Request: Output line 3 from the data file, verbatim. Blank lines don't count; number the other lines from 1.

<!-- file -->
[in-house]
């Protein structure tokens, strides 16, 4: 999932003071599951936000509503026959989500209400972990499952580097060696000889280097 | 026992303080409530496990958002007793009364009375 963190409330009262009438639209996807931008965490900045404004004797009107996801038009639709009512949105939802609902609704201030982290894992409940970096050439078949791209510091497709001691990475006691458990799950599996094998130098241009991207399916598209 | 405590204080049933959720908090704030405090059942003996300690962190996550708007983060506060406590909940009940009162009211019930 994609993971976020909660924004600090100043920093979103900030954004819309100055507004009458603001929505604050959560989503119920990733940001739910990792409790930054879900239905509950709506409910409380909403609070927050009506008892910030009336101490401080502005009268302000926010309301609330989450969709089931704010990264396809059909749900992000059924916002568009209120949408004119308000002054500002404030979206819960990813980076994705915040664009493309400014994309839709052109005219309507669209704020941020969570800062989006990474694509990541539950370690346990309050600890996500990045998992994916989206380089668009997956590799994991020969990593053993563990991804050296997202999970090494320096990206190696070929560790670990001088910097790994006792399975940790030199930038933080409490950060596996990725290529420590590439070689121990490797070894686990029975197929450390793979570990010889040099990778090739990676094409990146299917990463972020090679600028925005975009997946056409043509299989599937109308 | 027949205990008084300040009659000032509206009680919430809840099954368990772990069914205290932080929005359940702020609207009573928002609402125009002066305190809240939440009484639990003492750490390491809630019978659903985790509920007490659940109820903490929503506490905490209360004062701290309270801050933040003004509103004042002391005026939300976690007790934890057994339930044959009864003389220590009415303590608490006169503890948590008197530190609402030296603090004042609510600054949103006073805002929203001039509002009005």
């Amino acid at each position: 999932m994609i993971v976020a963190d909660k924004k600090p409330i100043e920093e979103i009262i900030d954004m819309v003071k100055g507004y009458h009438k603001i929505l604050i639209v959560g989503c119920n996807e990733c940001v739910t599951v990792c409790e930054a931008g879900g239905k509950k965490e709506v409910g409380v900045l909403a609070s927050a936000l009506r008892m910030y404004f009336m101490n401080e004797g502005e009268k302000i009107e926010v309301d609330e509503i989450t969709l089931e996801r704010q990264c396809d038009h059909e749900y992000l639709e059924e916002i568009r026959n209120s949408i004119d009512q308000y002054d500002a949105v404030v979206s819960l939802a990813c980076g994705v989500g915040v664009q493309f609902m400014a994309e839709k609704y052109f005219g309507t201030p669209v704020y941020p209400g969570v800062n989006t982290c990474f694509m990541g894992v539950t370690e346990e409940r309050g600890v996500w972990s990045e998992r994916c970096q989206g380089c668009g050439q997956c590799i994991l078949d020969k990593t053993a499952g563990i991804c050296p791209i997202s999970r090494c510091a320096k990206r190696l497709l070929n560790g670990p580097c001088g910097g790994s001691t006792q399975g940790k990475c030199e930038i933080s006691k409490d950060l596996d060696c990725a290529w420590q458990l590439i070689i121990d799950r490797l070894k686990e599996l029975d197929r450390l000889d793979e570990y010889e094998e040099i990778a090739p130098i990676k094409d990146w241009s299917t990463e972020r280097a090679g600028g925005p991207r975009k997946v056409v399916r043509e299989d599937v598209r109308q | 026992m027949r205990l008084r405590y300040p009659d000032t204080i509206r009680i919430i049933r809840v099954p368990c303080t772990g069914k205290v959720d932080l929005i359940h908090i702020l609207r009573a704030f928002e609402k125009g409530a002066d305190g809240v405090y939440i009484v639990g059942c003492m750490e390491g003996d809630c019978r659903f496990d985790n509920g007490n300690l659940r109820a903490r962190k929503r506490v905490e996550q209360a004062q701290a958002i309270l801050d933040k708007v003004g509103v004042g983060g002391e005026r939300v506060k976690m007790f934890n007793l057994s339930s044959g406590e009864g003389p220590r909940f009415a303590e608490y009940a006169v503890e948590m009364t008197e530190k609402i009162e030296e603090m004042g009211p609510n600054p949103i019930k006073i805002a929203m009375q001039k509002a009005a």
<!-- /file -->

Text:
């Amino acid at each position: 999932m994609i993971v976020a963190d909660k924004k600090p409330i100043e920093e979103i009262i900030d954004m819309v003071k100055g507004y009458h009438k603001i929505l604050i639209v959560g989503c119920n996807e990733c940001v739910t599951v990792c409790e930054a931008g879900g239905k509950k965490e709506v409910g409380v900045l909403a609070s927050a936000l009506r008892m910030y404004f009336m101490n401080e004797g502005e009268k302000i009107e926010v309301d609330e509503i989450t969709l089931e996801r704010q990264c396809d038009h059909e749900y992000l639709e059924e916002i568009r026959n209120s949408i004119d009512q308000y002054d500002a949105v404030v979206s819960l939802a990813c980076g994705v989500g915040v664009q493309f609902m400014a994309e839709k609704y052109f005219g309507t201030p669209v704020y941020p209400g969570v800062n989006t982290c990474f694509m990541g894992v539950t370690e346990e409940r309050g600890v996500w972990s990045e998992r994916c970096q989206g380089c668009g050439q997956c590799i994991l078949d020969k990593t053993a499952g563990i991804c050296p791209i997202s999970r090494c510091a320096k990206r190696l497709l070929n560790g670990p580097c001088g910097g790994s001691t006792q399975g940790k990475c030199e930038i933080s006691k409490d950060l596996d060696c990725a290529w420590q458990l590439i070689i121990d799950r490797l070894k686990e599996l029975d197929r450390l000889d793979e570990y010889e094998e040099i990778a090739p130098i990676k094409d990146w241009s299917t990463e972020r280097a090679g600028g925005p991207r975009k997946v056409v399916r043509e299989d599937v598209r109308q | 026992m027949r205990l008084r405590y300040p009659d000032t204080i509206r009680i919430i049933r809840v099954p368990c303080t772990g069914k205290v959720d932080l929005i359940h908090i702020l609207r009573a704030f928002e609402k125009g409530a002066d305190g809240v405090y939440i009484v639990g059942c003492m750490e390491g003996d809630c019978r659903f496990d985790n509920g007490n300690l659940r109820a903490r962190k929503r506490v905490e996550q209360a004062q701290a958002i309270l801050d933040k708007v003004g509103v004042g983060g002391e005026r939300v506060k976690m007790f934890n007793l057994s339930s044959g406590e009864g003389p220590r909940f009415a303590e608490y009940a006169v503890e948590m009364t008197e530190k609402i009162e030296e603090m004042g009211p609510n600054p949103i019930k006073i805002a929203m009375q001039k509002a009005a």